International Relations

International Relations

L iterally meaning “the equalizer,” “the Equator” seems a funny way to describe the principal dividing line on Earth. And yet, that division is the basis for the great unifiers of latitude and longitude, which place every point on the planet into a shared grid, where less than six latitudinal degrees west of New Haven, the city of Quito, Ecuador, anchors a country named after that very same pivotal line, which it straddles.

You can think of New Haven’s Ecuadorian Consulate—or Consulado General del Ecuador—as an equalizer, too, and one that also straddles two sides of the earth. For New Haven’s several thousand Ecuadorian immigrants, the facility, opened in 2008, isn’t just a place to renew passports and visas. It’s also a place to take driver’s ed classes, to get help finding employment and to obtain basic legal information. It’s even a place to register their vote back home: uniquely, the country’s National Assembly apportions two seats for representatives of citizens living abroad. For the rest of us, the consulate can help with visas for traveling, studying and working in Ecuador.

It all happens on the ground floor of a stony, glassy building at the corner of Church and George Streets. Inside, it’s not the grandiose, polished-woodwork-and-gilded-paintings setup you might imagine. Instead it reads more like a modern office, with a walk-up counter and bays of desks between dark-grey wall-to-wall carpeting and a white drop ceiling, albeit an especially high one.

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Among the people the consulate serves is Darwin, an expat living in Meriden, Connecticut (who preferred not to give us his last name). Following relatives who immigrated to the U.S. during Ecuador’s banking crisis in the late ’90s, Darwin arrived stateside in 2000, moving to Meriden to live with his father. By 2008, the home country’s economy had improved enough that Darwin considered returning, but a romance stopped him in his tracks. That was the year he began dating Lori, a U.S. citizen, now his wife.

Lori notes how it was for her husband before the New Haven consulate opened in 2008, when visiting the closest similar office meant trekking to New York City. “When Darwin moved here in 2000, he had to take a whole day off from work” just to renew his passport, she says. Now, with the consulate in New Haven, she estimates he’s there twice a month, with ease. For Darwin, keeping a connection to his homeland is important for reasons that go beyond nostalgia or heritage: he still maintains bank accounts and owns land there, and the consulate assists him with the necessary processes for managing those assets, including paying taxes, while abroad.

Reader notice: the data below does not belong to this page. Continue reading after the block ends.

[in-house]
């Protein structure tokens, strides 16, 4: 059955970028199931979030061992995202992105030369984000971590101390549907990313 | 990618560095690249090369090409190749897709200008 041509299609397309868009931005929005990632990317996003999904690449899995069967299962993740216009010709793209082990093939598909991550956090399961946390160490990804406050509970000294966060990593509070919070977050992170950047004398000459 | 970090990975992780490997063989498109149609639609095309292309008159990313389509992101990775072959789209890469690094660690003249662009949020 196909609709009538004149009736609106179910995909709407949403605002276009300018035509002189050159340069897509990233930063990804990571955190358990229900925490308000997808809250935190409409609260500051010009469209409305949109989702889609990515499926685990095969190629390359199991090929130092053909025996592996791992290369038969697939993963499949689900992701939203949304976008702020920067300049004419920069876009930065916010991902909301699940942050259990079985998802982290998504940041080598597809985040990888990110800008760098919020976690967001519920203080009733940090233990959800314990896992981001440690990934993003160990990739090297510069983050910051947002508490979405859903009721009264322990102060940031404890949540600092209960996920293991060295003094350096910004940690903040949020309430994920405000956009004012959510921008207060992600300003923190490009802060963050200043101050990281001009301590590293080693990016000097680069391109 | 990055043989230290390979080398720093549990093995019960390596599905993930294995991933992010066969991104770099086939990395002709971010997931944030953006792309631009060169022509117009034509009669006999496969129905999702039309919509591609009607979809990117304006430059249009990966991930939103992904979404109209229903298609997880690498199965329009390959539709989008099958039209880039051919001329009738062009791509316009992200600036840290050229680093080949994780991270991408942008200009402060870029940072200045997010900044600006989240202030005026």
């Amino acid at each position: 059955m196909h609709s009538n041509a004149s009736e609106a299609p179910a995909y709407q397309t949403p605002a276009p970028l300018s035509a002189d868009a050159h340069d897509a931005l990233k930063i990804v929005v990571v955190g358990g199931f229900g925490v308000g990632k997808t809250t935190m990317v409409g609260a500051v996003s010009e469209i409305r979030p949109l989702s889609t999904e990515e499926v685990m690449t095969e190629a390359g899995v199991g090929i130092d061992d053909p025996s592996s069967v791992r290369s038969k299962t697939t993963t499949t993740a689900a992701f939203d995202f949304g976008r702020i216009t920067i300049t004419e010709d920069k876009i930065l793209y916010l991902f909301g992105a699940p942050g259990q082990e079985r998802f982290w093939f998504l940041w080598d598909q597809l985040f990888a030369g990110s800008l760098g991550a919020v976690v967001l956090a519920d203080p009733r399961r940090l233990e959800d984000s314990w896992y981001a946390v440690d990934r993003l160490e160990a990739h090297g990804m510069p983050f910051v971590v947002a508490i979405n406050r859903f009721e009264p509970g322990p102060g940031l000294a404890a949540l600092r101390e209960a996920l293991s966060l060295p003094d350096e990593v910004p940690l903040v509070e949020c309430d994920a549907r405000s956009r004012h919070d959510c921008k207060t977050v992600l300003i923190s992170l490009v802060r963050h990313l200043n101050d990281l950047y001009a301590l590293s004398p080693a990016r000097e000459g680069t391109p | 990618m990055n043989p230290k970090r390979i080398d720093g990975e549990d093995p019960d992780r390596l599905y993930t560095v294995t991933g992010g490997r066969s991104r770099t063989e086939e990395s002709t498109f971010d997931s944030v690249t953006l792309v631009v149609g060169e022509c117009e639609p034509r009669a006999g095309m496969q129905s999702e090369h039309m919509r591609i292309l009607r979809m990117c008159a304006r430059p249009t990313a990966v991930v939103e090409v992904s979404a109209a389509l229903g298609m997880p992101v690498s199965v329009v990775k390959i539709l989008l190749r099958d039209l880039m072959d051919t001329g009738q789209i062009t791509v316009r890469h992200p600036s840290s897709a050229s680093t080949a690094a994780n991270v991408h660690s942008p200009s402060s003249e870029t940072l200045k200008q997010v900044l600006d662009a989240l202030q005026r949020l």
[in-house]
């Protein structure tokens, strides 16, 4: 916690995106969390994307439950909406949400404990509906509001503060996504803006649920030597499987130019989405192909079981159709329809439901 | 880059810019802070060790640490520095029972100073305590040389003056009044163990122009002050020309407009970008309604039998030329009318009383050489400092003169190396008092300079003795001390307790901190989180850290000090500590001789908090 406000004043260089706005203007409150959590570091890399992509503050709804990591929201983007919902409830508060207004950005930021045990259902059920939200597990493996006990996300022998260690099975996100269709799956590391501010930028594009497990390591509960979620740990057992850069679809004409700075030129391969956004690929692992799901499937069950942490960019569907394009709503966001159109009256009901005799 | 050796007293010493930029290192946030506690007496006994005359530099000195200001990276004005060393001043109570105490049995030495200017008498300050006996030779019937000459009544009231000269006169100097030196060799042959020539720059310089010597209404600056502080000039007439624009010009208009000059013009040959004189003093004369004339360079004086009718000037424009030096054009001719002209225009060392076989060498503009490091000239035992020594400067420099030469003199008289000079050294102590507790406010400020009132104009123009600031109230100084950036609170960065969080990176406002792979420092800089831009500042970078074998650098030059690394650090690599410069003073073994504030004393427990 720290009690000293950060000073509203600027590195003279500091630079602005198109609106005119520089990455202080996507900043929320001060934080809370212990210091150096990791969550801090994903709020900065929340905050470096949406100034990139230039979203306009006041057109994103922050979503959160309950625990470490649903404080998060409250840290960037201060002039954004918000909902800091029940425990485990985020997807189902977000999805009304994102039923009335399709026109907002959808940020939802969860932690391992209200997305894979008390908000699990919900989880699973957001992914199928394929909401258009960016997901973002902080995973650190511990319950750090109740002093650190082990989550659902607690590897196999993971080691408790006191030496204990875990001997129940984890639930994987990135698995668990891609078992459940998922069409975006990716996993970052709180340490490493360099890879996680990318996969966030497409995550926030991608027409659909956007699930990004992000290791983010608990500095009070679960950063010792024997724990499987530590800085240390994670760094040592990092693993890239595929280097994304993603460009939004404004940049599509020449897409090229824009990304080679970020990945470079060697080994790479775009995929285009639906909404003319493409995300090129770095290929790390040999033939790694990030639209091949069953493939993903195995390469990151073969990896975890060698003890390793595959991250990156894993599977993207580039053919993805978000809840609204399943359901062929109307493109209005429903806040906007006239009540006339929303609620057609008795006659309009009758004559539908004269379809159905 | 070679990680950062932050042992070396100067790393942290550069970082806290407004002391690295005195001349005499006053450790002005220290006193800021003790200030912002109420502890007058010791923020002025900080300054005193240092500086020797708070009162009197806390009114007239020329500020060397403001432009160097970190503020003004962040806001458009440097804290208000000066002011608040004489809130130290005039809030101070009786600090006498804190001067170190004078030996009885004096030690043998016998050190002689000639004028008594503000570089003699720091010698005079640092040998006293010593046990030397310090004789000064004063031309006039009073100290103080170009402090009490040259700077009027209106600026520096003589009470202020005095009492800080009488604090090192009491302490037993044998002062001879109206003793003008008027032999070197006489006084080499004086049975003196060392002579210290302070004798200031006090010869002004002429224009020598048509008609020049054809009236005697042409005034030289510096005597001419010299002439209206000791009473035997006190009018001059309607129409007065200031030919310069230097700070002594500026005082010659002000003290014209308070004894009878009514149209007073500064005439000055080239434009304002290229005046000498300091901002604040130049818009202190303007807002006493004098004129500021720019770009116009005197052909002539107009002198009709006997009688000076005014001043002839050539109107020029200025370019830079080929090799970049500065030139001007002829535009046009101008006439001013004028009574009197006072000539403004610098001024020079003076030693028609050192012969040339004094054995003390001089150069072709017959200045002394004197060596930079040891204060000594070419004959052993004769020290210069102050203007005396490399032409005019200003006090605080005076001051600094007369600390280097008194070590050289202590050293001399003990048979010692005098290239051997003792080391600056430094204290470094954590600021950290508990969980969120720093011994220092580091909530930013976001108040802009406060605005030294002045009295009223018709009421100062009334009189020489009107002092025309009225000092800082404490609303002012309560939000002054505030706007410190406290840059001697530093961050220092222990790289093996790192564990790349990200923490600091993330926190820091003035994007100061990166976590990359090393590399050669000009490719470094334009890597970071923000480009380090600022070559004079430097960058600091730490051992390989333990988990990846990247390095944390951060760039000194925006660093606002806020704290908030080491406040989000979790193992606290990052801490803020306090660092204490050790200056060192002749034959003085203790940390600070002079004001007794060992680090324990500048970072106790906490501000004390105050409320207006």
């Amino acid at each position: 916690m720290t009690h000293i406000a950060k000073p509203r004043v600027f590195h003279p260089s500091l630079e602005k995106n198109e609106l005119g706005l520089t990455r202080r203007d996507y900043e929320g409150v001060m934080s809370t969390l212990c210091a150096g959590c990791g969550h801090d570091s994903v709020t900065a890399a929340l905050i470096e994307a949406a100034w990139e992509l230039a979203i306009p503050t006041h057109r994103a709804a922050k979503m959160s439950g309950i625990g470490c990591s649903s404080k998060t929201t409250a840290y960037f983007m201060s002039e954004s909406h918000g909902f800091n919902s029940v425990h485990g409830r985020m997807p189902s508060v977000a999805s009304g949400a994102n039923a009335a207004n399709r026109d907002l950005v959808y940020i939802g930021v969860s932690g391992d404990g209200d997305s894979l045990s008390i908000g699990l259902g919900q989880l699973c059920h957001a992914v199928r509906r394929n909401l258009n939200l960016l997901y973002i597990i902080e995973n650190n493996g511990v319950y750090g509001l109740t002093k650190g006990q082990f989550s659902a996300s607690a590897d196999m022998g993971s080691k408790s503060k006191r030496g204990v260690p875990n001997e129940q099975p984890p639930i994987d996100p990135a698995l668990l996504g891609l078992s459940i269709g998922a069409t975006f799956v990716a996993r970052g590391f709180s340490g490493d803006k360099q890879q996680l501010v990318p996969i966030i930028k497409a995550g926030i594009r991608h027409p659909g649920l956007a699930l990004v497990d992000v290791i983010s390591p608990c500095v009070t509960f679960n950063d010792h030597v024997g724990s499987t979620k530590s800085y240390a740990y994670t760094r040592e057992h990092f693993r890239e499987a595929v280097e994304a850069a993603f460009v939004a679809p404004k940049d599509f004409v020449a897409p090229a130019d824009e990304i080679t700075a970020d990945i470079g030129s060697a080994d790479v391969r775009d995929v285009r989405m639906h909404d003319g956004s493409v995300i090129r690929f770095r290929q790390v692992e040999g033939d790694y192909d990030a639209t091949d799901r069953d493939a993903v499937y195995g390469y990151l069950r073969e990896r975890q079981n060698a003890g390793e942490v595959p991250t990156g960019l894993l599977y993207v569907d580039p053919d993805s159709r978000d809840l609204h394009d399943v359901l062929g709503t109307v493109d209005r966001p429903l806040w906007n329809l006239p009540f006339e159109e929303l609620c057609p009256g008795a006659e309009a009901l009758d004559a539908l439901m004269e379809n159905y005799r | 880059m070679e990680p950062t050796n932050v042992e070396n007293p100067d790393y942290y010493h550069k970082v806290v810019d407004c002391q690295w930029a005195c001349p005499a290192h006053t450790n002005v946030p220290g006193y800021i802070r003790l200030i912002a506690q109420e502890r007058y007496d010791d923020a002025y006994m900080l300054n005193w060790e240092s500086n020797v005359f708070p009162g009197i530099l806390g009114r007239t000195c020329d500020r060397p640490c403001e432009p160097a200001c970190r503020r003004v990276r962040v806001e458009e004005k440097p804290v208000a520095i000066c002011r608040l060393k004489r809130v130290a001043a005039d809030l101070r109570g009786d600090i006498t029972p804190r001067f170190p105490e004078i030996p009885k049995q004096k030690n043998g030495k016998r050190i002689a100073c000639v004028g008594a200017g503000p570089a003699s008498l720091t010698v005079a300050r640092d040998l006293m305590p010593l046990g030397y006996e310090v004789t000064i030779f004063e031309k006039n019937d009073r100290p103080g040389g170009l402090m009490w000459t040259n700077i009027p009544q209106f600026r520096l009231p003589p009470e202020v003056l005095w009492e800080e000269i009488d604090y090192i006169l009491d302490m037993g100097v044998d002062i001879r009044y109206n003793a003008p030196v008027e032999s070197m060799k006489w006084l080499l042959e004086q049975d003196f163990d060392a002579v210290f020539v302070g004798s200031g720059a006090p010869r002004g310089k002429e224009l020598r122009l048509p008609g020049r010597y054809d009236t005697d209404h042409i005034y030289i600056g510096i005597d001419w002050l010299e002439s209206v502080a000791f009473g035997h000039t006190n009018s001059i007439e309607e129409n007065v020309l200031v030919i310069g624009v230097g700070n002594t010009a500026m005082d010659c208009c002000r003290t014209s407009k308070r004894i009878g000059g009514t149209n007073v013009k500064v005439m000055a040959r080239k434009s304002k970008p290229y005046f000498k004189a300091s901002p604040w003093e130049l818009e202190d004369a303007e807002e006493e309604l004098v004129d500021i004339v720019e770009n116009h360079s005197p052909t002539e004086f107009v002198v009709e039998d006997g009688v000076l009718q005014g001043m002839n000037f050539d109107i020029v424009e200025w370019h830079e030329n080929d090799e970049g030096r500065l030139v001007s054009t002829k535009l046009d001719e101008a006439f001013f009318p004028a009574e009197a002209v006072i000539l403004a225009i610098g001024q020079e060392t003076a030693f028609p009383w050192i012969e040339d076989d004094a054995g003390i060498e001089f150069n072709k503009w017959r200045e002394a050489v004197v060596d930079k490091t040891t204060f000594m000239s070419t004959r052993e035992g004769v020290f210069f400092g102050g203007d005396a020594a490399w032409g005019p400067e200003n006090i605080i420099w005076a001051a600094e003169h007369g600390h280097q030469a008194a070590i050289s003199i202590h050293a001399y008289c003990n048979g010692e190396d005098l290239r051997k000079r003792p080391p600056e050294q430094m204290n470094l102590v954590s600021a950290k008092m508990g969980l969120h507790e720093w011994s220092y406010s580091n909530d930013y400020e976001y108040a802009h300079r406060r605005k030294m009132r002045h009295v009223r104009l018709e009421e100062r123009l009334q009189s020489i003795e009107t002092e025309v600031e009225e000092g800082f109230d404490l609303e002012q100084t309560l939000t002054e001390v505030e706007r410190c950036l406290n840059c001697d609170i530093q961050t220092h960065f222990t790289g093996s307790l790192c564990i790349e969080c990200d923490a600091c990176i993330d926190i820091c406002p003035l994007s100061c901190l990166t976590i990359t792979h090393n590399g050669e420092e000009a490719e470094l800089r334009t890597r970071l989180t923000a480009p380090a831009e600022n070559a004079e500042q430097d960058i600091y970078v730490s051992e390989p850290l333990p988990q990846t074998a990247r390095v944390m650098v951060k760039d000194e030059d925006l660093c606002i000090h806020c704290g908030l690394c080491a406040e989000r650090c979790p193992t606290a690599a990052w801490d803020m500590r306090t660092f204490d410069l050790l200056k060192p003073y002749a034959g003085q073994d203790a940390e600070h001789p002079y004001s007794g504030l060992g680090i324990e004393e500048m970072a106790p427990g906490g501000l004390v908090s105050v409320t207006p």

New Haven’s Ecuadorians don’t spend too much of their time at the consulate, of course. The community—reportedly tallied at just shy of 7,000 by the 2010 U.S. Census, though undocumented immigrants could push the actual number thousands higher—is mostly concentrated in Fair Haven. Virgen Del Cisne (literally “Virgin Swan”), a local organization through which many of the community’s big cultural events and activities occur, organizes a popular soccer league and puts on an annual parade/festival.

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What is it about New Haven that attracts so many Ecuadorians? It’s hard to say, though Darwin pinpoints one reason: Connecticut as a whole, he says, is viewed as a comparatively safe space for immigrants, with a higher institutional tolerance for the undocumented and, therefore, towards those merely suspected of the same. And within the state, New Haven is particularly immigrant-friendly, with its easy-to-acquire municipal IDs making it possible to do fundamental things like open a bank account. There’s also the city’s central location, access to regional transport facilities and, by now, a big, pre-established cultural community to ease the transition.

And, of course, there’s the consulate, which, along with the standard ways it serves its constituencies, also deals with the unexpected. In October 2012, an anonymous woman dropped off four ceramic pre-Hispanic artifacts from roughly 700 BCE, which were subsequently re-patriated to Ecuador. In April 2014, during Ecuadorian president Rafael Correa’s visit to Yale, several locals gathered outside the consulate to protest his refusal to meet more directly with the expat community.

Citizens seeking to be heard by their government—what’s more American than that?

Consulate General of Ecuador
1 Church St, 1st Fl, New Haven (map)
Mon-Fri 8am-2pm
(203) 752-0827

Written by Will Gardner. Photographed by Dan Mims.

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Will Gardner is a writer and instructor who has written for The Portland Mercury, The Stranger and the Dallas Observer. He relocated to New Haven two years ago and has already visited 53 of Connecticut's State Parks, and refuses to move until he sees them all. He also has an unhealthy obsession with the Bee Gees.

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